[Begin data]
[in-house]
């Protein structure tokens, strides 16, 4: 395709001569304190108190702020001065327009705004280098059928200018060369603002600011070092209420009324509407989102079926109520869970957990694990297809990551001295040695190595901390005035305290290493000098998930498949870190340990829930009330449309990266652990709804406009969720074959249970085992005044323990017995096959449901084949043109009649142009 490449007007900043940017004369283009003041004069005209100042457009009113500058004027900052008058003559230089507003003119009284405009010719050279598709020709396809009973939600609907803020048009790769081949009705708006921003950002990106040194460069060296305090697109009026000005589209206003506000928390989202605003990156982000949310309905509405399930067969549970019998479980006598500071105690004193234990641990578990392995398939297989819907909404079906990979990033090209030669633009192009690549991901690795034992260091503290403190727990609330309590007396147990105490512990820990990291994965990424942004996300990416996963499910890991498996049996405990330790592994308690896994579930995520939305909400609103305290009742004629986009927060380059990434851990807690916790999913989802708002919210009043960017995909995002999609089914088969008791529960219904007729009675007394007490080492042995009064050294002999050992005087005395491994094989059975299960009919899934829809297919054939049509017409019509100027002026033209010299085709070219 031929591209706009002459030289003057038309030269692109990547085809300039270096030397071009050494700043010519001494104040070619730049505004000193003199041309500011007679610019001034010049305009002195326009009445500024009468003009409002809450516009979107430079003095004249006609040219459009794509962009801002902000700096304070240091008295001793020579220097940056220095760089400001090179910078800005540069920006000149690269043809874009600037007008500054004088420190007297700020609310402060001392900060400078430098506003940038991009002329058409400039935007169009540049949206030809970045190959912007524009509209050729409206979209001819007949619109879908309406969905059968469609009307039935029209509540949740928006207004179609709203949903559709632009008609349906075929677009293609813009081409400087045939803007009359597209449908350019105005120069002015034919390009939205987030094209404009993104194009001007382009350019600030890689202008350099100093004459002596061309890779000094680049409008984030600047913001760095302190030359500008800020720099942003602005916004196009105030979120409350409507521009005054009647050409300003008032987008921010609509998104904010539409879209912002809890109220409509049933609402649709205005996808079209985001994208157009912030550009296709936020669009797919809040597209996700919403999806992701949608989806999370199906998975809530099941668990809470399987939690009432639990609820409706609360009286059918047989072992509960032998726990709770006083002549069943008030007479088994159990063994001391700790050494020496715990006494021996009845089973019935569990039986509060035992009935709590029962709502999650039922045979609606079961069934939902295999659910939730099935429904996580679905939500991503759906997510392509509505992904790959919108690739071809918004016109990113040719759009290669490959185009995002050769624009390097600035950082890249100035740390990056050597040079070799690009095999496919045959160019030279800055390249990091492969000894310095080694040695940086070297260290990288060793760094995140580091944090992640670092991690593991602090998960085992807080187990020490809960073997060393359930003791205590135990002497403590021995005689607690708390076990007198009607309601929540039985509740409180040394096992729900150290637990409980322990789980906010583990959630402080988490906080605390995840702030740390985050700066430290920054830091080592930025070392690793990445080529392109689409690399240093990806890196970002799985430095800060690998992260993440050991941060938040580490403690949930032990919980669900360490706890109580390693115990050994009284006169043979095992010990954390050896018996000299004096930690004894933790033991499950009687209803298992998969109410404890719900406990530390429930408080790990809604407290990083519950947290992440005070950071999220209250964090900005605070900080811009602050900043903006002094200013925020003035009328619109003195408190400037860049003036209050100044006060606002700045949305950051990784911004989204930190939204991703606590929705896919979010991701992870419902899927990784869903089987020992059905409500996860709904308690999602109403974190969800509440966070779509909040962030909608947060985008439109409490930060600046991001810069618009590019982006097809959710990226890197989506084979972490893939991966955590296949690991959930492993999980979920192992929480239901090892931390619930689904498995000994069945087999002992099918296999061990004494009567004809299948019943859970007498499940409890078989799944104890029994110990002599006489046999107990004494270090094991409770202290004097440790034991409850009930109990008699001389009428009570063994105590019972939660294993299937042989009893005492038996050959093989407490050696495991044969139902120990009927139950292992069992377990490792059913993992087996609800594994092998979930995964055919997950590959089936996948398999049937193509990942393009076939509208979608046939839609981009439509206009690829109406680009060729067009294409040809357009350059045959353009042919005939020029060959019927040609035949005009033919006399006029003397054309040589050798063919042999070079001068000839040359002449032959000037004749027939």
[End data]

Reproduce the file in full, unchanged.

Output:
[in-house]
């Protein structure tokens, strides 16, 4: 395709001569304190108190702020001065327009705004280098059928200018060369603002600011070092209420009324509407989102079926109520869970957990694990297809990551001295040695190595901390005035305290290493000098998930498949870190340990829930009330449309990266652990709804406009969720074959249970085992005044323990017995096959449901084949043109009649142009 490449007007900043940017004369283009003041004069005209100042457009009113500058004027900052008058003559230089507003003119009284405009010719050279598709020709396809009973939600609907803020048009790769081949009705708006921003950002990106040194460069060296305090697109009026000005589209206003506000928390989202605003990156982000949310309905509405399930067969549970019998479980006598500071105690004193234990641990578990392995398939297989819907909404079906990979990033090209030669633009192009690549991901690795034992260091503290403190727990609330309590007396147990105490512990820990990291994965990424942004996300990416996963499910890991498996049996405990330790592994308690896994579930995520939305909400609103305290009742004629986009927060380059990434851990807690916790999913989802708002919210009043960017995909995002999609089914088969008791529960219904007729009675007394007490080492042995009064050294002999050992005087005395491994094989059975299960009919899934829809297919054939049509017409019509100027002026033209010299085709070219 031929591209706009002459030289003057038309030269692109990547085809300039270096030397071009050494700043010519001494104040070619730049505004000193003199041309500011007679610019001034010049305009002195326009009445500024009468003009409002809450516009979107430079003095004249006609040219459009794509962009801002902000700096304070240091008295001793020579220097940056220095760089400001090179910078800005540069920006000149690269043809874009600037007008500054004088420190007297700020609310402060001392900060400078430098506003940038991009002329058409400039935007169009540049949206030809970045190959912007524009509209050729409206979209001819007949619109879908309406969905059968469609009307039935029209509540949740928006207004179609709203949903559709632009008609349906075929677009293609813009081409400087045939803007009359597209449908350019105005120069002015034919390009939205987030094209404009993104194009001007382009350019600030890689202008350099100093004459002596061309890779000094680049409008984030600047913001760095302190030359500008800020720099942003602005916004196009105030979120409350409507521009005054009647050409300003008032987008921010609509998104904010539409879209912002809890109220409509049933609402649709205005996808079209985001994208157009912030550009296709936020669009797919809040597209996700919403999806992701949608989806999370199906998975809530099941668990809470399987939690009432639990609820409706609360009286059918047989072992509960032998726990709770006083002549069943008030007479088994159990063994001391700790050494020496715990006494021996009845089973019935569990039986509060035992009935709590029962709502999650039922045979609606079961069934939902295999659910939730099935429904996580679905939500991503759906997510392509509505992904790959919108690739071809918004016109990113040719759009290669490959185009995002050769624009390097600035950082890249100035740390990056050597040079070799690009095999496919045959160019030279800055390249990091492969000894310095080694040695940086070297260290990288060793760094995140580091944090992640670092991690593991602090998960085992807080187990020490809960073997060393359930003791205590135990002497403590021995005689607690708390076990007198009607309601929540039985509740409180040394096992729900150290637990409980322990789980906010583990959630402080988490906080605390995840702030740390985050700066430290920054830091080592930025070392690793990445080529392109689409690399240093990806890196970002799985430095800060690998992260993440050991941060938040580490403690949930032990919980669900360490706890109580390693115990050994009284006169043979095992010990954390050896018996000299004096930690004894933790033991499950009687209803298992998969109410404890719900406990530390429930408080790990809604407290990083519950947290992440005070950071999220209250964090900005605070900080811009602050900043903006002094200013925020003035009328619109003195408190400037860049003036209050100044006060606002700045949305950051990784911004989204930190939204991703606590929705896919979010991701992870419902899927990784869903089987020992059905409500996860709904308690999602109403974190969800509440966070779509909040962030909608947060985008439109409490930060600046991001810069618009590019982006097809959710990226890197989506084979972490893939991966955590296949690991959930492993999980979920192992929480239901090892931390619930689904498995000994069945087999002992099918296999061990004494009567004809299948019943859970007498499940409890078989799944104890029994110990002599006489046999107990004494270090094991409770202290004097440790034991409850009930109990008699001389009428009570063994105590019972939660294993299937042989009893005492038996050959093989407490050696495991044969139902120990009927139950292992069992377990490792059913993992087996609800594994092998979930995964055919997950590959089936996948398999049937193509990942393009076939509208979608046939839609981009439509206009690829109406680009060729067009294409040809357009350059045959353009042919005939020029060959019927040609035949005009033919006399006029003397054309040589050798063919042999070079001068000839040359002449032959000037004749027939």